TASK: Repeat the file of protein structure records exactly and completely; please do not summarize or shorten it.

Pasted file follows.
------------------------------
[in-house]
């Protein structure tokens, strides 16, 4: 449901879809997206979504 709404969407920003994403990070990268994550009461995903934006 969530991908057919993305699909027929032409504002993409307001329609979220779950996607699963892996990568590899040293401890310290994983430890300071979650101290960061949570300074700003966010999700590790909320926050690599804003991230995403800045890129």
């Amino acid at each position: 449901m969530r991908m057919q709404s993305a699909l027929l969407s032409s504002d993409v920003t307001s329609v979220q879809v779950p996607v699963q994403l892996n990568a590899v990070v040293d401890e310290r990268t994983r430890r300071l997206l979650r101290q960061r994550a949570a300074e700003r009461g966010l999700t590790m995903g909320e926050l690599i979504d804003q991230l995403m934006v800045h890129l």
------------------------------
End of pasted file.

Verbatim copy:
[in-house]
């Protein structure tokens, strides 16, 4: 449901879809997206979504 709404969407920003994403990070990268994550009461995903934006 969530991908057919993305699909027929032409504002993409307001329609979220779950996607699963892996990568590899040293401890310290994983430890300071979650101290960061949570300074700003966010999700590790909320926050690599804003991230995403800045890129």
């Amino acid at each position: 449901m969530r991908m057919q709404s993305a699909l027929l969407s032409s504002d993409v920003t307001s329609v979220q879809v779950p996607v699963q994403l892996n990568a590899v990070v040293d401890e310290r990268t994983r430890r300071l997206l979650r101290q960061r994550a949570a300074e700003r009461g966010l999700t590790m995903g909320e926050l690599i979504d804003q991230l995403m934006v800045h890129l």